"Man, Exile killed that fucking sample. It was a Roberta Flack record, bro. You’ll never figure that shit out. Like, how the hell did this nigga chopped up such small increments to recreate that. But, it was such a lush, electronic, soulful palette. People felt that. That touched a lot of people, man. A lot of shows, a lot of love came from that record. To me, it was probably the record I slept on the most on the album, but it built its credibility as one of the best records on the album. And it was crazy ‘cause then fucking Kanye dropped the ‘Good Life.’"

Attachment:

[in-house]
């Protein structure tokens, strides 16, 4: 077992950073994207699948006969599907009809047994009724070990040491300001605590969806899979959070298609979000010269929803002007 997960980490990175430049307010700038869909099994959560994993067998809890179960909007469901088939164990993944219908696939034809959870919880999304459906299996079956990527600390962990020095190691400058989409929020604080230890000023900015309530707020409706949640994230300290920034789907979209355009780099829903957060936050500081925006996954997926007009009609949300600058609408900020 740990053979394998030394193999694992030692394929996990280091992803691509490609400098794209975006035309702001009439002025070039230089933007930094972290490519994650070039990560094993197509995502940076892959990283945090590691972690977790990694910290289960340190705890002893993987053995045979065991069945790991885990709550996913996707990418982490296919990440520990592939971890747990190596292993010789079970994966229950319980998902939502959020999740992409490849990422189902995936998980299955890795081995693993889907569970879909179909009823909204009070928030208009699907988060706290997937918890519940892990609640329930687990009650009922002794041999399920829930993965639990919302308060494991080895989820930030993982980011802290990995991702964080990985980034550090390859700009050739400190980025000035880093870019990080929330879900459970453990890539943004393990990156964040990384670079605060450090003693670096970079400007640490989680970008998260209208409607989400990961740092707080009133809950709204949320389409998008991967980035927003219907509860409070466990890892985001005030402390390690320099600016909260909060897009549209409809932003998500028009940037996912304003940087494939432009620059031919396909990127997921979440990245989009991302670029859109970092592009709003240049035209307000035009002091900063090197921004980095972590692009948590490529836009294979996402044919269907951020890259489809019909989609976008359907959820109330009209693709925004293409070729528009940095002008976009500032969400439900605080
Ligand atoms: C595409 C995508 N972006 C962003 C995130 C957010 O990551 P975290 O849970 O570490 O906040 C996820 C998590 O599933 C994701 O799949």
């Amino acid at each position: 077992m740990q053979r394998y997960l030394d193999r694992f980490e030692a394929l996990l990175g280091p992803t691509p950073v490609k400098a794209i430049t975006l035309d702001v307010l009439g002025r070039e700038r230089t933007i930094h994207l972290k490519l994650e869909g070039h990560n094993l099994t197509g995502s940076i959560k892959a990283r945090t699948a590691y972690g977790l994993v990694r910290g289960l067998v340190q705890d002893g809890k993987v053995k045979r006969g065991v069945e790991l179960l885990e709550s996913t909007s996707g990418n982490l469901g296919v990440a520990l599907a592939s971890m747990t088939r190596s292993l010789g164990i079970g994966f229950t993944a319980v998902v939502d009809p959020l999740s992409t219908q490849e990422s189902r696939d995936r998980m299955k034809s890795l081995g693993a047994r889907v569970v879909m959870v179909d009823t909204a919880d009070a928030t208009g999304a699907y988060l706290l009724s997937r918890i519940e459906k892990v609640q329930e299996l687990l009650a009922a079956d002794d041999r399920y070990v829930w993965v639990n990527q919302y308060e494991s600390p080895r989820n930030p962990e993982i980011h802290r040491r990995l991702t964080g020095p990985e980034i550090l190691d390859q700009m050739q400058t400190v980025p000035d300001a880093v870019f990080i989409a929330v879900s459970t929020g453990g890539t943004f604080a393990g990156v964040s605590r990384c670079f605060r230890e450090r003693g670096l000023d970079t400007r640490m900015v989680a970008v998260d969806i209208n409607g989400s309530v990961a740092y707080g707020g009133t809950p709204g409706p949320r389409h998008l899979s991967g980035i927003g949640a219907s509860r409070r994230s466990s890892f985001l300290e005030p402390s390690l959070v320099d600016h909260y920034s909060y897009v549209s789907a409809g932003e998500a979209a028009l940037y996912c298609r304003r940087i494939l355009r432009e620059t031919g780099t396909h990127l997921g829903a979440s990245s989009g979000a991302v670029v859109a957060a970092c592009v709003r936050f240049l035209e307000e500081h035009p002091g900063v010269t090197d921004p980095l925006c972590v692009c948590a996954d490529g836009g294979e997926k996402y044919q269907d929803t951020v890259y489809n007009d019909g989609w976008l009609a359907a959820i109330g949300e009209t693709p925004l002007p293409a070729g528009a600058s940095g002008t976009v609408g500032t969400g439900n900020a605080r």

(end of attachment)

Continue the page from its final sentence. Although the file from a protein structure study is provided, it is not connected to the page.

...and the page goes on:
Exile: "I was hyped the way I flipped this sample sounds nothing like the original except for the vocal sample. Blu kind of manifested destiny with this song, at the time he didn't have a kid and now he's a daddy. I think he was just rapping through the eyes of himself, if he had a child at the time. Aloe Blacc really laced this verse properly, one of my favorite Aloe Blacc verses. I remember we were actually in Oxnard, California at the Loot Pack DJ, Rome’s recording [joint]. We were recording this song and Oh No came by and got us super high. Three blunts back to back is a lot for me. When we got in the studio to record, Blu had wanted me to get up and say some shit on the song but at first I was too high to do shit. I was like, ‘Nah, I’m good.’ But he called me a punk or something and I got up, said a little something in the intro. Blu actually never smoked herbs when we first started making the album; he was like I’m going to smoke my first blunt when the album’s done. I wish I could remember what session it was when he first smoked. I’m not sure but I was there. Now he's a pro at smoking!"